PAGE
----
The origin of the name "Palouse" is unclear. One theory is that the name of the Palus tribe (spelled in early accounts variously Palus, Palloatpallah, Pelusha, et cetera) was converted by French-Canadian fur traders to the more familiar French word pelouse, meaning "land with short and thick grass" or "lawn." Over time, the spelling changed to Palouse. Another theory is that the name was in the first place a French word, describing the area which was then applied to the indigenous people inhabiting it.
Traditionally, the Palouse region was defined as the fertile hills and prairies north of the Snake River, which separated it from Walla Walla County, and north of the Clearwater River, which separated it from the Camas Prairie, extending north along the Washington and Idaho border, south of Spokane, centered on the Palouse River. This region underwent a settlement and wheat-growing boom during the 1880s, part of a larger process of growing wheat in southeast Washington, originally pioneered in the Walla Walla County south of the Snake River.
While this definition of the Palouse remains common today, sometimes the term is used to refer to the entire wheat-growing region, including the Walla Walla County, the Camas Prairie of Idaho, the Big Bend region of the central Columbia River Plateau, and other smaller agricultural districts such as Asotin County, Washington, and Umatilla County, Oregon. This larger definition is used by organizations such as the World Wide Fund for Nature, who define the Palouse Grasslands ecoregion broadly.
The community of Palouse, Washington, is located in Whitman County, about 7 miles (11 km) west of Potlach, Idaho.
Nevertheless, the traditional definition of the Palouse region is distinct from the older Walla Walla region south of the Snake River, where dryland farming of wheat was first proved viable in the region in the 1860s. During the 1870s, the Walla Walla region was rapidly converted to farmland, while the initial experiments in growing wheat began in the Palouse region, which previously had been the domain of cattle and sheep ranching. When those trials proved more than successful, a minor land rush quickly filled the Palouse region with farmers during the 1880s. The simultaneous proliferation of railroads only increased the rapid settlement of the Palouse. By 1890 nearly all the Palouse lands had been taken up and converted to wheat farming.
Unlike the Walla Walla Country, which was solidly anchored on the city of Walla Walla, the Palouse region saw the rise of at least four centers, all within several miles of each other: Colfax (the oldest), Palouse, Pullman, and on the Idaho side, Moscow. These four centers, along with at least ten lesser ones, resulted in a diffused urban pattern, relative to the centralized Walla Walla county.
Cities along the borders of the Palouse, in some definitions included within the Palouse region, include Lewiston, Idaho, serving the Camas Prairie farmlands, Ritzville, serving the eastern edge of the Big Bend Country, and Spokane, the major urban hub of the entire region. So dominant was Spokane's position, it became known as the capital of the Inland Empire, including all the wheat producing regions, the local mining districts, and lumber producing forests. Spokane also served as the main railroad and transportation hub of the entire region.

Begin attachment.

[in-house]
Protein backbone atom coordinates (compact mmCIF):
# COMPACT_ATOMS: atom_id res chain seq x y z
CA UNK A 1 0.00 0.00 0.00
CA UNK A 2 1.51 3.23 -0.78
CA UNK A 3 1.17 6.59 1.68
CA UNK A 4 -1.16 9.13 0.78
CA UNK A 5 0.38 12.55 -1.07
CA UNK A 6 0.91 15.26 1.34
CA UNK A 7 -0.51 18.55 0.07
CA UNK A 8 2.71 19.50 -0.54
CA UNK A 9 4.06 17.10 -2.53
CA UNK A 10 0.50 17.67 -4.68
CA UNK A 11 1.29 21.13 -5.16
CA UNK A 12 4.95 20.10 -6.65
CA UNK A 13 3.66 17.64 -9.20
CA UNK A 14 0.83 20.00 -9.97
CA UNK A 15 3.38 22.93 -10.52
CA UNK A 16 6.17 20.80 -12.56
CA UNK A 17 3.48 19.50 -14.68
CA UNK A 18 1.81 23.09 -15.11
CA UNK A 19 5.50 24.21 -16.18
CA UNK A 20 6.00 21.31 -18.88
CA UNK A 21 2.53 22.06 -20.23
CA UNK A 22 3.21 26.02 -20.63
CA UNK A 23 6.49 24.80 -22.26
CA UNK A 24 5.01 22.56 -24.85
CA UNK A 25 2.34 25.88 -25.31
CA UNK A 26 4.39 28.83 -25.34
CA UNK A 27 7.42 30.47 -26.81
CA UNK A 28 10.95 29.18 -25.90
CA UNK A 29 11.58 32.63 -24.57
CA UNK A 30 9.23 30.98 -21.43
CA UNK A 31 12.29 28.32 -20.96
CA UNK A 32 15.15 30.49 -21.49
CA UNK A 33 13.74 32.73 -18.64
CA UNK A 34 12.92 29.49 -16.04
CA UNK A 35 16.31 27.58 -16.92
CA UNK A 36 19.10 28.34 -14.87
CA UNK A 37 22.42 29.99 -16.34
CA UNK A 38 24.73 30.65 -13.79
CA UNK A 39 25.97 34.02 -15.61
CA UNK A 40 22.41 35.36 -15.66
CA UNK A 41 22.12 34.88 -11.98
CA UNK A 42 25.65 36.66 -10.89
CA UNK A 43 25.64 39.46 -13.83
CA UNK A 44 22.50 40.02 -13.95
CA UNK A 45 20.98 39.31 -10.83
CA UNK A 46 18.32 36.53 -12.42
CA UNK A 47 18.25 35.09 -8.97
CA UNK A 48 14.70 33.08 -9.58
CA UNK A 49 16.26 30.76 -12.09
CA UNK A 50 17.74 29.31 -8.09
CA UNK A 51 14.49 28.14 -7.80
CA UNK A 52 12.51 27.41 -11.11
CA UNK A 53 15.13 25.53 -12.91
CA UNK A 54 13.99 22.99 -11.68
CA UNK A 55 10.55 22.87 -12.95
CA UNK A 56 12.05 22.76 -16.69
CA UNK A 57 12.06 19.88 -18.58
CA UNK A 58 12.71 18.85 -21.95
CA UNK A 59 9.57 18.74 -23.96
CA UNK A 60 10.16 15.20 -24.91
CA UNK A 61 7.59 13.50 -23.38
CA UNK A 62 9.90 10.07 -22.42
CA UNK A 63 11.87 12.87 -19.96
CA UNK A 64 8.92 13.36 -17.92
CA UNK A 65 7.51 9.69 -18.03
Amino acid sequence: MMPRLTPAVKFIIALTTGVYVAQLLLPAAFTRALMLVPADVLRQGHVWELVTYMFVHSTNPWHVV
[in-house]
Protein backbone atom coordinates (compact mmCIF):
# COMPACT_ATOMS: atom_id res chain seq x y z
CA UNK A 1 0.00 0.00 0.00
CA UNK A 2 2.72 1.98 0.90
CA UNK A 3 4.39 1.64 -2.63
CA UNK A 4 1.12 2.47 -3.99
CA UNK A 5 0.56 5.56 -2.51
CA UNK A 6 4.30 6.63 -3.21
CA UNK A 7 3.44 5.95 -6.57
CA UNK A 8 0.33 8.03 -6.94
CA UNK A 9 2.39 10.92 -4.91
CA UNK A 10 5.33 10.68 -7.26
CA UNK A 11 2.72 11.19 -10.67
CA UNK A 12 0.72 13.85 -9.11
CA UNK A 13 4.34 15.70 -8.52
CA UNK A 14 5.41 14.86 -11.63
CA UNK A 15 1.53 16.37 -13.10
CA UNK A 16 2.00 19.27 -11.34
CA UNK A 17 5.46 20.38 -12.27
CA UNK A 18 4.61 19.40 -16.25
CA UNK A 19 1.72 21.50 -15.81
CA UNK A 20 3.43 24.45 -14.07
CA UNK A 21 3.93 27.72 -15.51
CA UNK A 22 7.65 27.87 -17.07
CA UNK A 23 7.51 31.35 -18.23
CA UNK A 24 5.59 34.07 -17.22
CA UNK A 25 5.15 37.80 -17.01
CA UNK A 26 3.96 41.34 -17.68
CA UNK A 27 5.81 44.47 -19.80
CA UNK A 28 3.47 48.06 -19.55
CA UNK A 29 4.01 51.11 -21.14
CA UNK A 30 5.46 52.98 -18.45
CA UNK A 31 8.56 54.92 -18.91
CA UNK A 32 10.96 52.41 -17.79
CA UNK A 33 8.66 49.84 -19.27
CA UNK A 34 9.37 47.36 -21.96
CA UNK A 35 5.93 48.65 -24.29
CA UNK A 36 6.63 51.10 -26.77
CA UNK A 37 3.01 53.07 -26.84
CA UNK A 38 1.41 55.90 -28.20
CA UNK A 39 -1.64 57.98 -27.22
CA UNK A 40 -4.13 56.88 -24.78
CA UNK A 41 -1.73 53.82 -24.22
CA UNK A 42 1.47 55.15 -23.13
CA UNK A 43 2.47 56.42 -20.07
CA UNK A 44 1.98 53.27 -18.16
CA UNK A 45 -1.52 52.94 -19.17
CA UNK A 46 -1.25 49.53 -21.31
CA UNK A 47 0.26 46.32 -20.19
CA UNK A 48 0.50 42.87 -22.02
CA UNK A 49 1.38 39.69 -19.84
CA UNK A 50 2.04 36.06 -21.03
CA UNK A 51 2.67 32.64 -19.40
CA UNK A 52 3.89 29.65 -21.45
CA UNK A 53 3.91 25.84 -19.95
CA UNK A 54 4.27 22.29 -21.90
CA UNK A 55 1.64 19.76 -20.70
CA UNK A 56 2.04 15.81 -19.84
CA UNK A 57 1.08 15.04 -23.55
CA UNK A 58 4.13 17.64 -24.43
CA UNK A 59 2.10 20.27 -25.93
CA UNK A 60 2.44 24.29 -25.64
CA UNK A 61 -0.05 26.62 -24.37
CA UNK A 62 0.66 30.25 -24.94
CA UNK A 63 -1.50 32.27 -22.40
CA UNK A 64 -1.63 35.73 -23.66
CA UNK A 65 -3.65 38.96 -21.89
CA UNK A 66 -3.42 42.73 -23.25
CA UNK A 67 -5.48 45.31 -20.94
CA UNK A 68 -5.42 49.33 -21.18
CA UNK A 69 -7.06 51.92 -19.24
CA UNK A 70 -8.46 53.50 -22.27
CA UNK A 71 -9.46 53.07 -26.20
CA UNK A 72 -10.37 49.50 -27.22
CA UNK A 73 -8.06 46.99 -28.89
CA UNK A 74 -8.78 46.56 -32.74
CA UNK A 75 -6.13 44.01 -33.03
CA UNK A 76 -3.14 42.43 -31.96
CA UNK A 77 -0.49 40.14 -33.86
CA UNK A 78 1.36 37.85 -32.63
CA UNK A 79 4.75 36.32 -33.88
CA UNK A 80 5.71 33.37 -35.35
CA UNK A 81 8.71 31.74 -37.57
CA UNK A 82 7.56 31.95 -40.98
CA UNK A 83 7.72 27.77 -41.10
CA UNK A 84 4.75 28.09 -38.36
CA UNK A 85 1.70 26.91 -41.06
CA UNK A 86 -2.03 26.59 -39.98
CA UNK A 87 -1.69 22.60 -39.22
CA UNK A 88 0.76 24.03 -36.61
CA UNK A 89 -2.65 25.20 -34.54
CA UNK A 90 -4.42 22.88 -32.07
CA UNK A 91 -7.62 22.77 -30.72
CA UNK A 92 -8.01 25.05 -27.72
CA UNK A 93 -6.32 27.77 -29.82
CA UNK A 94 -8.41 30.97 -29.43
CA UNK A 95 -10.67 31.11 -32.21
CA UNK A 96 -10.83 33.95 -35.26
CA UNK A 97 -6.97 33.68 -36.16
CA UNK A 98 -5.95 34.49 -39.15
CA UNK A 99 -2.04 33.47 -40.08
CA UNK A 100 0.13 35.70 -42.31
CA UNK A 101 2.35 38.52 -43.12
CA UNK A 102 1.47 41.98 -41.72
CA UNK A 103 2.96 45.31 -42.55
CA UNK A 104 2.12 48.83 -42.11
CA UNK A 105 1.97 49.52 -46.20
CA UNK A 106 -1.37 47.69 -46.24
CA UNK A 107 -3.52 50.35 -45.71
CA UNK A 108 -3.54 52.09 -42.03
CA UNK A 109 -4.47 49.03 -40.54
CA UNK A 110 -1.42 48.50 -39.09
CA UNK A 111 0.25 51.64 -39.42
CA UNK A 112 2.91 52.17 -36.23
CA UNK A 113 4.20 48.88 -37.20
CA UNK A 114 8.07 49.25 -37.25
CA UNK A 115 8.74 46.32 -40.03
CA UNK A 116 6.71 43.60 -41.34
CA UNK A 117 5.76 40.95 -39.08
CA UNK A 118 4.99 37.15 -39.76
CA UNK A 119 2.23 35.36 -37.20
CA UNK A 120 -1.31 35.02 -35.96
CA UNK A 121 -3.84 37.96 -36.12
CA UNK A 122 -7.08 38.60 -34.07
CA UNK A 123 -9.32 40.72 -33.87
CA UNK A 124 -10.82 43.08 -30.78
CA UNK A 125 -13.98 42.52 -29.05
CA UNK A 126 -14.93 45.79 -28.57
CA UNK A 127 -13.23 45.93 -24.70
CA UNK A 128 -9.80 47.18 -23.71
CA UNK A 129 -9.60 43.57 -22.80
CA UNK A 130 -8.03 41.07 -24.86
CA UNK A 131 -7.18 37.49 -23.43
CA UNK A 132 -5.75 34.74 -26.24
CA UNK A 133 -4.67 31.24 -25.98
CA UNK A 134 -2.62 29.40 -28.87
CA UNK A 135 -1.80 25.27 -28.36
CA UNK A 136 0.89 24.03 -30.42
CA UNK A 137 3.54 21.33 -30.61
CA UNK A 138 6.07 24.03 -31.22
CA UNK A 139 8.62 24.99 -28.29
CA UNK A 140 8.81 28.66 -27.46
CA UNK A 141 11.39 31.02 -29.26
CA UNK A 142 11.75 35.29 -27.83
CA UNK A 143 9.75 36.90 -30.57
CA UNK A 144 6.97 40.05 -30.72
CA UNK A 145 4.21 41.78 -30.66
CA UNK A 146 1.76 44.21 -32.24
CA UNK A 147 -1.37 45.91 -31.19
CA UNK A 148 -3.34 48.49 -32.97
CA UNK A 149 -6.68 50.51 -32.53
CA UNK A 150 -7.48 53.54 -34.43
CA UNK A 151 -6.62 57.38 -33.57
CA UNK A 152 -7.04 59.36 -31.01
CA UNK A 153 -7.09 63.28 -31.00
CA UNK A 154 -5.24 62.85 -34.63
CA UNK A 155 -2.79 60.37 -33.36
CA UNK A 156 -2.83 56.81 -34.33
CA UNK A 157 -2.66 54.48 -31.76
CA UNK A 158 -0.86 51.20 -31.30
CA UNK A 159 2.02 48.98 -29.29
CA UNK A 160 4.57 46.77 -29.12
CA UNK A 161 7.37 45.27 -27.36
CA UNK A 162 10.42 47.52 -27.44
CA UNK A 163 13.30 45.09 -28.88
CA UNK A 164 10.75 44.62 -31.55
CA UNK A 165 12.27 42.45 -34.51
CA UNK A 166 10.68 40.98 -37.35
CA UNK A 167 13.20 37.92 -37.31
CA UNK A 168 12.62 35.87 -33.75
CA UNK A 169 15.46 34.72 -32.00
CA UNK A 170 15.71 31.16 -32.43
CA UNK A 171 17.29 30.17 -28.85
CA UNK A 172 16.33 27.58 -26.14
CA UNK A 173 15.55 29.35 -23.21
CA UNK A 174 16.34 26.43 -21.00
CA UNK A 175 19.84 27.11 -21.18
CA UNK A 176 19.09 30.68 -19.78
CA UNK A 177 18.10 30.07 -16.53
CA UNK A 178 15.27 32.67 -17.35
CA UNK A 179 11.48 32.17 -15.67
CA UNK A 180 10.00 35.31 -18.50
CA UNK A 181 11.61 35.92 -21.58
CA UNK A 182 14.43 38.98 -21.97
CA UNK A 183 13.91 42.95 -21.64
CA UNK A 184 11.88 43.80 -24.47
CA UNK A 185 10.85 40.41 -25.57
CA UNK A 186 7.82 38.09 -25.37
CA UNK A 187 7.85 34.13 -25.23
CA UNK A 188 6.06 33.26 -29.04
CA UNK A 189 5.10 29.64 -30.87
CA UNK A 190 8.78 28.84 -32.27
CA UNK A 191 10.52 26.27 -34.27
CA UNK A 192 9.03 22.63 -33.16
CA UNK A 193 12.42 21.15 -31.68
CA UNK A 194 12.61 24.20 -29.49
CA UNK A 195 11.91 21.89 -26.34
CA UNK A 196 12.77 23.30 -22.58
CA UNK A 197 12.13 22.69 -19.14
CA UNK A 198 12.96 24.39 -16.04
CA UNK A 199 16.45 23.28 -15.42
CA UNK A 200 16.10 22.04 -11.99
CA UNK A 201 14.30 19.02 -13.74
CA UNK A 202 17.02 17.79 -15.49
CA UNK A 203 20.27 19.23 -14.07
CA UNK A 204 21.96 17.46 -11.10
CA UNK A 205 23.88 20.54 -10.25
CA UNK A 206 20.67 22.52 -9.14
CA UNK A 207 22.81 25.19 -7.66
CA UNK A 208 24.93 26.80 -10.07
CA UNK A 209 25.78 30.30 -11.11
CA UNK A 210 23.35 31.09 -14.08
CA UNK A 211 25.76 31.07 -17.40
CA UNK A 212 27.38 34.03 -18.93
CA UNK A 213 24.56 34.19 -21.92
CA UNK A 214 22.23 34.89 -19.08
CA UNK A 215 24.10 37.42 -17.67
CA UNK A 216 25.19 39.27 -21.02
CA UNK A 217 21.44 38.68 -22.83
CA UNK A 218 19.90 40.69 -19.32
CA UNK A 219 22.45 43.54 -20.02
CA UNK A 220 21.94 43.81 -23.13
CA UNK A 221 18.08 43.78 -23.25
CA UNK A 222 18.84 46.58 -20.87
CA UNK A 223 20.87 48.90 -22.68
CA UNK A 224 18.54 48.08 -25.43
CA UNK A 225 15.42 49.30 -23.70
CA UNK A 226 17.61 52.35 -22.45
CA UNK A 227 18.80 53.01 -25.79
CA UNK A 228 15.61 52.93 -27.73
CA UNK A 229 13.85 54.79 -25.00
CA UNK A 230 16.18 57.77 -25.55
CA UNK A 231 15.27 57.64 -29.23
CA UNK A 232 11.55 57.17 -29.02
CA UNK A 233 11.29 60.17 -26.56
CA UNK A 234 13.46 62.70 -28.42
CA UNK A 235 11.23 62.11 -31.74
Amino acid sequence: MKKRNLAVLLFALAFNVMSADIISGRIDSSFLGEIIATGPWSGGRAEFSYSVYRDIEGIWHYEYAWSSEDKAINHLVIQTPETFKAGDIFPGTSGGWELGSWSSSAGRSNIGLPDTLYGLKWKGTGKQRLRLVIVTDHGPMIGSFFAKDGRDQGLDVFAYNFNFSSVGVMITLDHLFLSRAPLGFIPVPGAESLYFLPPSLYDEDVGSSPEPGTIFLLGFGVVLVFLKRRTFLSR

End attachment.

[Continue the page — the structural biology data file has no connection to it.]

By 1910, although local terms like Palouse, Walla Walla Country, Big Bend, Umatilla Country, and Camas Prairie, continued to be common, many people of the region began to regard themselves as living in the Inland Empire, the Wheat Belt, the Columbia Basin, or simply Eastern Washington, Oregon, or North Idaho.
The peculiar and picturesque silt dunes which characterize the Palouse Prairie were formed during the ice ages (Alt and Hyndman 1989). Blown in from the glacial outwash plains to the west and south, the Palouse hills consist of more or less random humps and hollows. The steepest slopes, which may reach 50% slope, face the northeast. The highly productive loess ranges from 5 to 130 cm (2 to 51 in) deep. Large areas of level land are rare.
Higher elevations bordering the prairies such as the Palouse Range support an often dense coniferous forest. Moscow Mountain is the tallest of the range, 4,983 feet (1,519 m) above sea level; it is located eight miles (13 km) northeast of the city of Moscow.
Early farming was extremely labor-intensive and relied heavily on human and horse-power. An organized harvesting/threshing team in the 1920s required 120 men and 320 mules and horses. Teams moved from farm to farm as the crops ripened. By this point, the combine had been invented and was in use, but few farmers had enough horses to pull such a machine, which required a crew of 40 horses and six men to operate on level ground. Because of this, use of combines on the Palouse lagged behind use in other farming communities in the United States.
It was only when the Idaho Harvester Company in Moscow began to manufacture a smaller machine that combine harvesting became feasible. By 1930, 90% of all Palouse wheat was harvested using combines.
The next step in mechanization was development of the tractor. As with the combines, the first steam engine and gasoline-powered tractors were too heavy and awkward for use on the steep Palouse hills. The smaller, general use tractors introduced in the 1920s were only marginally used. As a result, by 1930, only 20% of Palouse farmers used tractors.
Today, the Palouse region is the most important lentil-growing region in the USA.
Palouse. (2015, April 30). In Wikipedia, The Free Encyclopedia. Retrieved 18:21, June 9, 2015, from http://en.wikipedia.org/w/index.php?title=Palouse&oldid=660007342